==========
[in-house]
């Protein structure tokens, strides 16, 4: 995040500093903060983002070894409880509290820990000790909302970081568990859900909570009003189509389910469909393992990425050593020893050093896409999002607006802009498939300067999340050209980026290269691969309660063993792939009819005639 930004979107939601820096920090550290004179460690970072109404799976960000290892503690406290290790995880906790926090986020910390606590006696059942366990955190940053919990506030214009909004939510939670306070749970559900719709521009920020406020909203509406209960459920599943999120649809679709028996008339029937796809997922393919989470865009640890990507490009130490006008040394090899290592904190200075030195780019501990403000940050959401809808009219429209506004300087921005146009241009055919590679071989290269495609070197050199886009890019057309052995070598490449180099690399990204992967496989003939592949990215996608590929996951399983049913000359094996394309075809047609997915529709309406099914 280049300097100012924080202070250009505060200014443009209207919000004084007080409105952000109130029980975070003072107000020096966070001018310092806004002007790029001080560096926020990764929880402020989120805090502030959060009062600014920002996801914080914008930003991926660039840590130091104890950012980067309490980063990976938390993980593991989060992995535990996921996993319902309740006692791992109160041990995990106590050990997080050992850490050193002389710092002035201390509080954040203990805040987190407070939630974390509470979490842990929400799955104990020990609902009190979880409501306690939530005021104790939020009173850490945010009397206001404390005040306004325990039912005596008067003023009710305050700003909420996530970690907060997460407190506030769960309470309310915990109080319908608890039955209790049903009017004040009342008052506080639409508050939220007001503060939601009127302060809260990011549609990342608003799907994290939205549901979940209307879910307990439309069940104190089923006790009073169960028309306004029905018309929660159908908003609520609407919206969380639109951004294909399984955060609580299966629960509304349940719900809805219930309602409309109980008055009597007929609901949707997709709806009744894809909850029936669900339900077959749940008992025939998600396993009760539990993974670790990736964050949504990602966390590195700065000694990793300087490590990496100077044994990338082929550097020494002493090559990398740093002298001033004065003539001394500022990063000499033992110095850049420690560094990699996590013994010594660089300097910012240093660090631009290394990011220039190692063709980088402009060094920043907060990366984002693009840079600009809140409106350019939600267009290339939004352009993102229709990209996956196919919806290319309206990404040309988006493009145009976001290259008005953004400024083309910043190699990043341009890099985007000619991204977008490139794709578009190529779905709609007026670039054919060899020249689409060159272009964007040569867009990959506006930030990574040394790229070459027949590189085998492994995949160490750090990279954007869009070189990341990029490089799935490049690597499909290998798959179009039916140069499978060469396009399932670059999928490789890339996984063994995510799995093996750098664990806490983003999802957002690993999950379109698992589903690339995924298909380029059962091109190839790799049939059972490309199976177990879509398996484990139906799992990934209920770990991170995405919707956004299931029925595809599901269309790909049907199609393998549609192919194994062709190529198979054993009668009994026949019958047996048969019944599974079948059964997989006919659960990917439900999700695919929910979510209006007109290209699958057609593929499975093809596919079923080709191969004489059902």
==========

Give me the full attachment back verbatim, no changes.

[in-house]
């Protein structure tokens, strides 16, 4: 995040500093903060983002070894409880509290820990000790909302970081568990859900909570009003189509389910469909393992990425050593020893050093896409999002607006802009498939300067999340050209980026290269691969309660063993792939009819005639 930004979107939601820096920090550290004179460690970072109404799976960000290892503690406290290790995880906790926090986020910390606590006696059942366990955190940053919990506030214009909004939510939670306070749970559900719709521009920020406020909203509406209960459920599943999120649809679709028996008339029937796809997922393919989470865009640890990507490009130490006008040394090899290592904190200075030195780019501990403000940050959401809808009219429209506004300087921005146009241009055919590679071989290269495609070197050199886009890019057309052995070598490449180099690399990204992967496989003939592949990215996608590929996951399983049913000359094996394309075809047609997915529709309406099914 280049300097100012924080202070250009505060200014443009209207919000004084007080409105952000109130029980975070003072107000020096966070001018310092806004002007790029001080560096926020990764929880402020989120805090502030959060009062600014920002996801914080914008930003991926660039840590130091104890950012980067309490980063990976938390993980593991989060992995535990996921996993319902309740006692791992109160041990995990106590050990997080050992850490050193002389710092002035201390509080954040203990805040987190407070939630974390509470979490842990929400799955104990020990609902009190979880409501306690939530005021104790939020009173850490945010009397206001404390005040306004325990039912005596008067003023009710305050700003909420996530970690907060997460407190506030769960309470309310915990109080319908608890039955209790049903009017004040009342008052506080639409508050939220007001503060939601009127302060809260990011549609990342608003799907994290939205549901979940209307879910307990439309069940104190089923006790009073169960028309306004029905018309929660159908908003609520609407919206969380639109951004294909399984955060609580299966629960509304349940719900809805219930309602409309109980008055009597007929609901949707997709709806009744894809909850029936669900339900077959749940008992025939998600396993009760539990993974670790990736964050949504990602966390590195700065000694990793300087490590990496100077044994990338082929550097020494002493090559990398740093002298001033004065003539001394500022990063000499033992110095850049420690560094990699996590013994010594660089300097910012240093660090631009290394990011220039190692063709980088402009060094920043907060990366984002693009840079600009809140409106350019939600267009290339939004352009993102229709990209996956196919919806290319309206990404040309988006493009145009976001290259008005953004400024083309910043190699990043341009890099985007000619991204977008490139794709578009190529779905709609007026670039054919060899020249689409060159272009964007040569867009990959506006930030990574040394790229070459027949590189085998492994995949160490750090990279954007869009070189990341990029490089799935490049690597499909290998798959179009039916140069499978060469396009399932670059999928490789890339996984063994995510799995093996750098664990806490983003999802957002690993999950379109698992589903690339995924298909380029059962091109190839790799049939059972490309199976177990879509398996484990139906799992990934209920770990991170995405919707956004299931029925595809599901269309790909049907199609393998549609192919194994062709190529198979054993009668009994026949019958047996048969019944599974079948059964997989006919659960990917439900999700695919929910979510209006007109290209699958057609593929499975093809596919079923080709191969004489059902």